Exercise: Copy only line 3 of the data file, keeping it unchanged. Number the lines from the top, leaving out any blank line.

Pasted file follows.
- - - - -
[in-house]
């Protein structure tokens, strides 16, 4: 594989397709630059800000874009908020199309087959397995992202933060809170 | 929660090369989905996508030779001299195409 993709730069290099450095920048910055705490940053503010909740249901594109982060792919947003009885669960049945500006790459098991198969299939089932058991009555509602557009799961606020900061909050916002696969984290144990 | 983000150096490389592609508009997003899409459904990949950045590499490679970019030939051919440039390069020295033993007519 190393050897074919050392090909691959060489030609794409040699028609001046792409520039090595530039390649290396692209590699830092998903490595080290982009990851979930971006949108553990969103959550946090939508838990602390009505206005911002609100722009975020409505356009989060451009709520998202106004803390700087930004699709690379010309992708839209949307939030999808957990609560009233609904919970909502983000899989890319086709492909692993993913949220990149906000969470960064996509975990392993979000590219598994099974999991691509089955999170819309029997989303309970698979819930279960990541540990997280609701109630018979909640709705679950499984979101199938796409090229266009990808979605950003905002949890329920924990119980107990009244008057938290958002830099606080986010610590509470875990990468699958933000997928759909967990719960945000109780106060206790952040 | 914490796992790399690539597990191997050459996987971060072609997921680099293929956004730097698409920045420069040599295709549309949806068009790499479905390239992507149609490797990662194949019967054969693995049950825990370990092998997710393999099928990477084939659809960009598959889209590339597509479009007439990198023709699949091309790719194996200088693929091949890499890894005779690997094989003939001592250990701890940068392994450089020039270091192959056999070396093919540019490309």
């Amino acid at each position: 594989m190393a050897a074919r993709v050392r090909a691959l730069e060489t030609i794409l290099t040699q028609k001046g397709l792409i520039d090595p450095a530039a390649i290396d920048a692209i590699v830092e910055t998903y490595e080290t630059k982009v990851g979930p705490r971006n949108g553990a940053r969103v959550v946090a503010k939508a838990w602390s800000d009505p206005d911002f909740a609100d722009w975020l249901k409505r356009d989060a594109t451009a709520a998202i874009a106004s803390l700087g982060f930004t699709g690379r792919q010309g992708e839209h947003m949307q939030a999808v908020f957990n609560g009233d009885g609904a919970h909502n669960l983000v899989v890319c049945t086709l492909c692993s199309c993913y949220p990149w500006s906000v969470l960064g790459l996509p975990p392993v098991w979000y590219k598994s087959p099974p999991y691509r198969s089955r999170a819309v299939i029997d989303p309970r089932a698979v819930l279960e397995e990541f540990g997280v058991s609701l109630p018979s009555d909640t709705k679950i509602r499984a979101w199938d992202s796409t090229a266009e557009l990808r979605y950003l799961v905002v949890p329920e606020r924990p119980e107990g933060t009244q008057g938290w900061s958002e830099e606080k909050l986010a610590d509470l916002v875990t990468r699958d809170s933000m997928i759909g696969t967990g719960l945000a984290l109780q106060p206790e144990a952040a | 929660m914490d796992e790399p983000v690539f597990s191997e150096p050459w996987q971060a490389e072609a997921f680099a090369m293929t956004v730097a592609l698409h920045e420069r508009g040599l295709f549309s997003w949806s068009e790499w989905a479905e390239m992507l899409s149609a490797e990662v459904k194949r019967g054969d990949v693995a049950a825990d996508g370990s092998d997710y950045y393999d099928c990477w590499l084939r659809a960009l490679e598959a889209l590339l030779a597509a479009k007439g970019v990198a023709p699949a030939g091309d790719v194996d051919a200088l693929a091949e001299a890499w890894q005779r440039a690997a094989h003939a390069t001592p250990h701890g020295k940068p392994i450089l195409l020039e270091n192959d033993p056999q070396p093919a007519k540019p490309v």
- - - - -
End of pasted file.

């Amino acid at each position: 594989m190393a050897a074919r993709v050392r090909a691959l730069e060489t030609i794409l290099t040699q028609k001046g397709l792409i520039d090595p450095a530039a390649i290396d920048a692209i590699v830092e910055t998903y490595e080290t630059k982009v990851g979930p705490r971006n949108g553990a940053r969103v959550v946090a503010k939508a838990w602390s800000d009505p206005d911002f909740a609100d722009w975020l249901k409505r356009d989060a594109t451009a709520a998202i874009a106004s803390l700087g982060f930004t699709g690379r792919q010309g992708e839209h947003m949307q939030a999808v908020f957990n609560g009233d009885g609904a919970h909502n669960l983000v899989v890319c049945t086709l492909c692993s199309c993913y949220p990149w500006s906000v969470l960064g790459l996509p975990p392993v098991w979000y590219k598994s087959p099974p999991y691509r198969s089955r999170a819309v299939i029997d989303p309970r089932a698979v819930l279960e397995e990541f540990g997280v058991s609701l109630p018979s009555d909640t709705k679950i509602r499984a979101w199938d992202s796409t090229a266009e557009l990808r979605y950003l799961v905002v949890p329920e606020r924990p119980e107990g933060t009244q008057g938290w900061s958002e830099e606080k909050l986010a610590d509470l916002v875990t990468r699958d809170s933000m997928i759909g696969t967990g719960l945000a984290l109780q106060p206790e144990a952040a | 929660m914490d796992e790399p983000v690539f597990s191997e150096p050459w996987q971060a490389e072609a997921f680099a090369m293929t956004v730097a592609l698409h920045e420069r508009g040599l295709f549309s997003w949806s068009e790499w989905a479905e390239m992507l899409s149609a490797e990662v459904k194949r019967g054969d990949v693995a049950a825990d996508g370990s092998d997710y950045y393999d099928c990477w590499l084939r659809a960009l490679e598959a889209l590339l030779a597509a479009k007439g970019v990198a023709p699949a030939g091309d790719v194996d051919a200088l693929a091949e001299a890499w890894q005779r440039a690997a094989h003939a390069t001592p250990h701890g020295k940068p392994i450089l195409l020039e270091n192959d033993p056999q070396p093919a007519k540019p490309v």